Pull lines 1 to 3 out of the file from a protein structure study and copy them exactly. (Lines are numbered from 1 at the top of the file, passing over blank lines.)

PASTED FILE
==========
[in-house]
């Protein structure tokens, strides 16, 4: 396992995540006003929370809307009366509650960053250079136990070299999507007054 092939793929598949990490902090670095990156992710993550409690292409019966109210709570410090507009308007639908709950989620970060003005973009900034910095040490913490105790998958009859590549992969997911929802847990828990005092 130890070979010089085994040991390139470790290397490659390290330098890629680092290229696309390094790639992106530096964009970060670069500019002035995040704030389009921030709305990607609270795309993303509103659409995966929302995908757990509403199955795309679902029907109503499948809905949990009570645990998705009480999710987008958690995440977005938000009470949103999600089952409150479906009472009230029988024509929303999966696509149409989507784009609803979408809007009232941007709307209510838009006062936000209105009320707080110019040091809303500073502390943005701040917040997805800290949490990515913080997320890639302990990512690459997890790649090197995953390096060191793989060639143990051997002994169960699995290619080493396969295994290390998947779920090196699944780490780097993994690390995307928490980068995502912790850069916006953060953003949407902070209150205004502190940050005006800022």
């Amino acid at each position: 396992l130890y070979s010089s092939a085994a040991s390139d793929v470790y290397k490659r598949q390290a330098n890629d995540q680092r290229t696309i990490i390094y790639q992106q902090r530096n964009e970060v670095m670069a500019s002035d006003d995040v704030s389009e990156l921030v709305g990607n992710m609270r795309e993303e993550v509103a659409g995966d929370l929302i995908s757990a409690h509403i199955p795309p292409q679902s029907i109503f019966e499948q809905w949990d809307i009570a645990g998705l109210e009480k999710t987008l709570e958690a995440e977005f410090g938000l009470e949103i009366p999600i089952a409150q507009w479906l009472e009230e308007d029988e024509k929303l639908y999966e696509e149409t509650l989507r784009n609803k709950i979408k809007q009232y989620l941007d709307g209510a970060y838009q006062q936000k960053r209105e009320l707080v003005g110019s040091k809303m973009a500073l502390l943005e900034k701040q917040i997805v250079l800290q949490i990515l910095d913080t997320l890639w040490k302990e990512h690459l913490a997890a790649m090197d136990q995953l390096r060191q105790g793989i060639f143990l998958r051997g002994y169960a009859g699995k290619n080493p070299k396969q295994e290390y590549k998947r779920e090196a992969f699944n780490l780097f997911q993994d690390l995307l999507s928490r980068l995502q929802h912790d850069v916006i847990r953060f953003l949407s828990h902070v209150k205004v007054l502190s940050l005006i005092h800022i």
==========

[in-house]
């Protein structure tokens, strides 16, 4: 396992995540006003929370809307009366509650960053250079136990070299999507007054 092939793929598949990490902090670095990156992710993550409690292409019966109210709570410090507009308007639908709950989620970060003005973009900034910095040490913490105790998958009859590549992969997911929802847990828990005092 130890070979010089085994040991390139470790290397490659390290330098890629680092290229696309390094790639992106530096964009970060670069500019002035995040704030389009921030709305990607609270795309993303509103659409995966929302995908757990509403199955795309679902029907109503499948809905949990009570645990998705009480999710987008958690995440977005938000009470949103999600089952409150479906009472009230029988024509929303999966696509149409989507784009609803979408809007009232941007709307209510838009006062936000209105009320707080110019040091809303500073502390943005701040917040997805800290949490990515913080997320890639302990990512690459997890790649090197995953390096060191793989060639143990051997002994169960699995290619080493396969295994290390998947779920090196699944780490780097993994690390995307928490980068995502912790850069916006953060953003949407902070209150205004502190940050005006800022």
């Amino acid at each position: 396992l130890y070979s010089s092939a085994a040991s390139d793929v470790y290397k490659r598949q390290a330098n890629d995540q680092r290229t696309i990490i390094y790639q992106q902090r530096n964009e970060v670095m670069a500019s002035d006003d995040v704030s389009e990156l921030v709305g990607n992710m609270r795309e993303e993550v509103a659409g995966d929370l929302i995908s757990a409690h509403i199955p795309p292409q679902s029907i109503f019966e499948q809905w949990d809307i009570a645990g998705l109210e009480k999710t987008l709570e958690a995440e977005f410090g938000l009470e949103i009366p999600i089952a409150q507009w479906l009472e009230e308007d029988e024509k929303l639908y999966e696509e149409t509650l989507r784009n609803k709950i979408k809007q009232y989620l941007d709307g209510a970060y838009q006062q936000k960053r209105e009320l707080v003005g110019s040091k809303m973009a500073l502390l943005e900034k701040q917040i997805v250079l800290q949490i990515l910095d913080t997320l890639w040490k302990e990512h690459l913490a997890a790649m090197d136990q995953l390096r060191q105790g793989i060639f143990l998958r051997g002994y169960a009859g699995k290619n080493p070299k396969q295994e290390y590549k998947r779920e090196a992969f699944n780490l780097f997911q993994d690390l995307l999507s928490r980068l995502q929802h912790d850069v916006i847990r953060f953003l949407s828990h902070v209150k205004v007054l502190s940050l005006i005092h800022i």